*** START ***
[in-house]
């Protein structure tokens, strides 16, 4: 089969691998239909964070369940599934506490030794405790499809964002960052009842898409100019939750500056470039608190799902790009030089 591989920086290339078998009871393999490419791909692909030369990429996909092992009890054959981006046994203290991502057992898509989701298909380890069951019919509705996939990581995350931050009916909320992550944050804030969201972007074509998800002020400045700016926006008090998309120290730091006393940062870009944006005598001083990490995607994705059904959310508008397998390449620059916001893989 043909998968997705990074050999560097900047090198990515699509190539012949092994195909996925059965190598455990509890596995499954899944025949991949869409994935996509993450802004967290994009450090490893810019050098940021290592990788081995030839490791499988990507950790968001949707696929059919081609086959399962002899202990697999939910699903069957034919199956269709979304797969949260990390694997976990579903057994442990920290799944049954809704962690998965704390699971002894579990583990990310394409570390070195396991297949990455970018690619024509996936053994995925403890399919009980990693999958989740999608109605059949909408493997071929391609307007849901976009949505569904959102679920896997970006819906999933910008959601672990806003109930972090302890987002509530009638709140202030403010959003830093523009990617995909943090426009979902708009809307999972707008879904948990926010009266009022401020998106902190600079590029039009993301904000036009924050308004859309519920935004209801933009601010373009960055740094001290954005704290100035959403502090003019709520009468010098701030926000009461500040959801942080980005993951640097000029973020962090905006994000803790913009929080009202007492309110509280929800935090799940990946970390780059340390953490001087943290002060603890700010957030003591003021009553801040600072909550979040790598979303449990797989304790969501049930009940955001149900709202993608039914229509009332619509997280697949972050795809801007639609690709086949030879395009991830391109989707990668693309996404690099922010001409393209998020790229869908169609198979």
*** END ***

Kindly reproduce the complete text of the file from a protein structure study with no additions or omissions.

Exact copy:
[in-house]
């Protein structure tokens, strides 16, 4: 089969691998239909964070369940599934506490030794405790499809964002960052009842898409100019939750500056470039608190799902790009030089 591989920086290339078998009871393999490419791909692909030369990429996909092992009890054959981006046994203290991502057992898509989701298909380890069951019919509705996939990581995350931050009916909320992550944050804030969201972007074509998800002020400045700016926006008090998309120290730091006393940062870009944006005598001083990490995607994705059904959310508008397998390449620059916001893989 043909998968997705990074050999560097900047090198990515699509190539012949092994195909996925059965190598455990509890596995499954899944025949991949869409994935996509993450802004967290994009450090490893810019050098940021290592990788081995030839490791499988990507950790968001949707696929059919081609086959399962002899202990697999939910699903069957034919199956269709979304797969949260990390694997976990579903057994442990920290799944049954809704962690998965704390699971002894579990583990990310394409570390070195396991297949990455970018690619024509996936053994995925403890399919009980990693999958989740999608109605059949909408493997071929391609307007849901976009949505569904959102679920896997970006819906999933910008959601672990806003109930972090302890987002509530009638709140202030403010959003830093523009990617995909943090426009979902708009809307999972707008879904948990926010009266009022401020998106902190600079590029039009993301904000036009924050308004859309519920935004209801933009601010373009960055740094001290954005704290100035959403502090003019709520009468010098701030926000009461500040959801942080980005993951640097000029973020962090905006994000803790913009929080009202007492309110509280929800935090799940990946970390780059340390953490001087943290002060603890700010957030003591003021009553801040600072909550979040790598979303449990797989304790969501049930009940955001149900709202993608039914229509009332619509997280697949972050795809801007639609690709086949030879395009991830391109989707990668693309996404690099922010001409393209998020790229869908169609198979």